“I don’t think it existed in the 13th century,” I said. “I’ve read several bits of medieval German poetry — minnesangs — written by men in ‘Switzerland’ (a non-existent place in those times) and men in Austria and the Rhineland. I didn’t see any difference.”

“That might be so. I didn’t think of that.”

“Well, you know, read the book if you want to and if you decide you like it, then we’ll see, OK?”

I segued from that to the classes we teach and then the interview was over.  I am amazed again and again at the incredible complexity of people and that the whole time, talking to me, she appeared nervous. From this convoluted interview I understand that she doesn’t like my writing and felt hesitant to say so. It is so true; one man’s noise is another man’s symphony.

I am always drawn back to places where I have lived, the houses and their neighborhoods. For instance, there is a brownstone in the East Seventies where, during the early years of the war, I had my first New York apartment. It was one room crowded with attic furniture, a sofa and fat chairs upholstered in that itchy, particular red velvet that one associates with hot days on a tram. The walls were stucco, and a color rather like tobacco-spit. Everywhere, in the bathroom too, there were prints of Roman ruins freckled brown with age. The single window looked out on a fire escape. Even so, my spirits heightened whenever I felt in my pocket the key to this apartment; with all its gloom, it still was a place of my own, the first, and my books were there, and jars of pencils to sharpen, everything I needed...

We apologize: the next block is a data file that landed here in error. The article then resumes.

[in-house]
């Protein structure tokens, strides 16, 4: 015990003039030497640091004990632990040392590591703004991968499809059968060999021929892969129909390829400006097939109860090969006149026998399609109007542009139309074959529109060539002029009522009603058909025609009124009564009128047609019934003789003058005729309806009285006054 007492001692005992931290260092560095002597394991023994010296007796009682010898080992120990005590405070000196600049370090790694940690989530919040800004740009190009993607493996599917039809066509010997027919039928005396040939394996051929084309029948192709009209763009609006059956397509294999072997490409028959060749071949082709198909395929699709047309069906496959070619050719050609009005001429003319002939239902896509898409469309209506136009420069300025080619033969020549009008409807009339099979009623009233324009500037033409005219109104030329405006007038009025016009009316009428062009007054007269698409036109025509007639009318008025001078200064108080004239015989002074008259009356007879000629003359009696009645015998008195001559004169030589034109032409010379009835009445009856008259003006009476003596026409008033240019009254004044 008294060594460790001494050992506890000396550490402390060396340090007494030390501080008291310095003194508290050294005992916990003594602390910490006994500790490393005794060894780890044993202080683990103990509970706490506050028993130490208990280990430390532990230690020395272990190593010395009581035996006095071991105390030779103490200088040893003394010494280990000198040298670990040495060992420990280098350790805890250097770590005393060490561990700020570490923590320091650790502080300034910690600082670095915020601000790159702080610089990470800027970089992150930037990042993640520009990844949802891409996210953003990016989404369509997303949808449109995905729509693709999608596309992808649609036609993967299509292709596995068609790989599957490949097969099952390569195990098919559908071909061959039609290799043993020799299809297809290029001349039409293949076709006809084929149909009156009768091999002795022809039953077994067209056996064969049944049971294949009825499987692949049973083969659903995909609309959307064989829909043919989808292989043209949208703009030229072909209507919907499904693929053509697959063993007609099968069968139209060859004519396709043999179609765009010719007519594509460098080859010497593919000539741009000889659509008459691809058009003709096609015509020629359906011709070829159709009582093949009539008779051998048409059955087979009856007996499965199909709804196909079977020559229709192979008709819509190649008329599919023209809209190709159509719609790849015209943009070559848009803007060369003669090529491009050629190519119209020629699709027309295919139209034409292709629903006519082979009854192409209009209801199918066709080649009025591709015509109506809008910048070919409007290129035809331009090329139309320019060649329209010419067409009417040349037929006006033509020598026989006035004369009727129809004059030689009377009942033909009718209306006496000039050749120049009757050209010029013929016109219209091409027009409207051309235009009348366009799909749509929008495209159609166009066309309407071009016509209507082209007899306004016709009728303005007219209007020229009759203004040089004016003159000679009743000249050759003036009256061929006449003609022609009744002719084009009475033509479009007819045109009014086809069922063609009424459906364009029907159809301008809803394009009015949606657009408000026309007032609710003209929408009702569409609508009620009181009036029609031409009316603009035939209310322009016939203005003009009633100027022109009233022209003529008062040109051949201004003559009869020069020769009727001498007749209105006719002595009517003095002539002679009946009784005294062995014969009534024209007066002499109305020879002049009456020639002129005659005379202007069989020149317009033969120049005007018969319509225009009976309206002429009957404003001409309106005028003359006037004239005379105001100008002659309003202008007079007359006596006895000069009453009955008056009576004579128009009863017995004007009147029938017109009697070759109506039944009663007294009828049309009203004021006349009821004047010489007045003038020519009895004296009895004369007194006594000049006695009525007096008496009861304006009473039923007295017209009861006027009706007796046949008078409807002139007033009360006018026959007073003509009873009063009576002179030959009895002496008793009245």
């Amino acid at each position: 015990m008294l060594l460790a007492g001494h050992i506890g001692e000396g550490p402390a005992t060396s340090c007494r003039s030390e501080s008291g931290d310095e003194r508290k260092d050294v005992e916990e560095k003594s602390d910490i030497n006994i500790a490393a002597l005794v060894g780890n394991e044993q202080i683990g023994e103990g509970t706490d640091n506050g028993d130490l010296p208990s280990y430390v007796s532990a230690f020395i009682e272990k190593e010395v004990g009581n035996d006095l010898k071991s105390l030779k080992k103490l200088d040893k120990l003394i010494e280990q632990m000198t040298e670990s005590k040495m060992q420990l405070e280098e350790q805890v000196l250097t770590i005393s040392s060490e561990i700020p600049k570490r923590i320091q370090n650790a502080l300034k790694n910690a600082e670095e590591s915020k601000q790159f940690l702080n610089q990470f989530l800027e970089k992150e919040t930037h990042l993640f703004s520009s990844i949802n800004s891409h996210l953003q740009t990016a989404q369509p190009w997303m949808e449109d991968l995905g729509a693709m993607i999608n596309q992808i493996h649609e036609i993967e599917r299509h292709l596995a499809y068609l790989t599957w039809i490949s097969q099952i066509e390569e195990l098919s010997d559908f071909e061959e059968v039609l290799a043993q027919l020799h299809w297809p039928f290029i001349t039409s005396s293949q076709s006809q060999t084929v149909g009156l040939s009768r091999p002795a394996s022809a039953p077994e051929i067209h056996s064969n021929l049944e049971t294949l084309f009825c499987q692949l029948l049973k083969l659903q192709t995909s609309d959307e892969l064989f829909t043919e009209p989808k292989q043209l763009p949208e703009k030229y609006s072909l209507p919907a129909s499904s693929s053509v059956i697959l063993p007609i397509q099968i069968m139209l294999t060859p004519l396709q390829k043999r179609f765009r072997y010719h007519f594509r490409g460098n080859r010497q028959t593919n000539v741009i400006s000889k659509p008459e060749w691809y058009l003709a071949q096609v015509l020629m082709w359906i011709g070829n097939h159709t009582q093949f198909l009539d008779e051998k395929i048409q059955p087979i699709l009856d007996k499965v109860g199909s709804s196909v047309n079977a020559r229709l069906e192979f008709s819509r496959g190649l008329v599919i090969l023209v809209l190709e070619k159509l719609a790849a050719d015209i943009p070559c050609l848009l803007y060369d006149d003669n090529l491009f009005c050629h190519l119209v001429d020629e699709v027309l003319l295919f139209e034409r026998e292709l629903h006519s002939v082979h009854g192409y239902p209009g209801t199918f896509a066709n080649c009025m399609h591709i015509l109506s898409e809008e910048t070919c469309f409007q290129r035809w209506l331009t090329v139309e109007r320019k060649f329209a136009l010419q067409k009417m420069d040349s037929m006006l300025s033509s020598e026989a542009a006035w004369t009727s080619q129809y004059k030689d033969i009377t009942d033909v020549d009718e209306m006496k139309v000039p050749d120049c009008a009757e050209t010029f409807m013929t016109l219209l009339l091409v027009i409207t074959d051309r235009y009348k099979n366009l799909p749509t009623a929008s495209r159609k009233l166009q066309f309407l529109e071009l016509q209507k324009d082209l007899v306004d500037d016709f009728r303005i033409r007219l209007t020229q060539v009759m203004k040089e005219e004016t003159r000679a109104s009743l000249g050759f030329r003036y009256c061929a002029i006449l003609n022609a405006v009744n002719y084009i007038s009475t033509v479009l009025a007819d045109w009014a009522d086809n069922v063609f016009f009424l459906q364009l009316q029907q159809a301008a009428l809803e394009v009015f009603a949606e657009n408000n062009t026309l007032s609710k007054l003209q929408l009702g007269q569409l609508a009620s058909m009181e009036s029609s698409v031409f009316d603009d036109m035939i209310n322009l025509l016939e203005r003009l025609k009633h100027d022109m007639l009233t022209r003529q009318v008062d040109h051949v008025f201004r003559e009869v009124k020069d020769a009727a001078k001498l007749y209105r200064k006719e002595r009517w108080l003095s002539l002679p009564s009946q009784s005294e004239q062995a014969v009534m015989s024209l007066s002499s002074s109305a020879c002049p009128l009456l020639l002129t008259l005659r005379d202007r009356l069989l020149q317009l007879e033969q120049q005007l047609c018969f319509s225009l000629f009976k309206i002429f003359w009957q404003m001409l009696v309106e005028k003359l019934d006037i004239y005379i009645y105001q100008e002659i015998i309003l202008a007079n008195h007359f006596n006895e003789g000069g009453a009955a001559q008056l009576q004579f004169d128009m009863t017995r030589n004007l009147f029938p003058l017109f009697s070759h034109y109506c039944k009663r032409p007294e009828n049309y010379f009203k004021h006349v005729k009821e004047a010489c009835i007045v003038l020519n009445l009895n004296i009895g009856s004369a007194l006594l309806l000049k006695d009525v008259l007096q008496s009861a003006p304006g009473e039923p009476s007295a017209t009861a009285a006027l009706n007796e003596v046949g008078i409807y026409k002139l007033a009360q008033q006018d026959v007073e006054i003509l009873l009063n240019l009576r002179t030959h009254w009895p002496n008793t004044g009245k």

At the little town of Vevey, in Switzerland, there is a particularly comfortable hotel. There are, indeed, many hotels, for the entertainment of tourists is the business of the place, which, as many travelers will remember, is seated upon the edge of a remarkably blue lake—a lake that it behooves every tourist to visit. The shore of the lake presents an unbroken array of establishments of this order, of every category, from the "grand hotel" of the newest fashion, with a chalk-white front, a hundred balconies, and a dozen flags flying from its roof, to the little Swiss pension of an elder day, with its name inscribed in German-looking lettering upon a pink or yellow wall and an awkward summerhouse in the angle of the garden. One of the hotels at Vevey, however, is famous, even classical, being distinguished from many of its upstart neighbors by an air both of luxury and of maturity. In this region, in the month of June, American travelers are extremely numerous; it may be said, indeed, that Vevey assumes at this period some of the characteristics of an American watering place. There are sights and sounds which evoke a vision, an echo, of Newport and Saratoga. There is a flitting hither and thither of "stylish" young girls, a rustling of muslin flounces, a rattle of dance music in the morning hours, a sound of high-pitched voices at all times. You receive an impression of these things at the excellent inn of the "Trois Couronnes" and are transported in fancy to the Ocean House or to Congress Hall. But at the "Trois Couronnes," it must be added, there are other features that are much at variance with these suggestions: neat German waiters, who look like secretaries of legation; Russian princesses sitting in the garden; little Polish boys walking about held by the hand, with their governors; a view of the sunny crest of the Dent du Midi and the picturesque towers of the Castle of Chillon.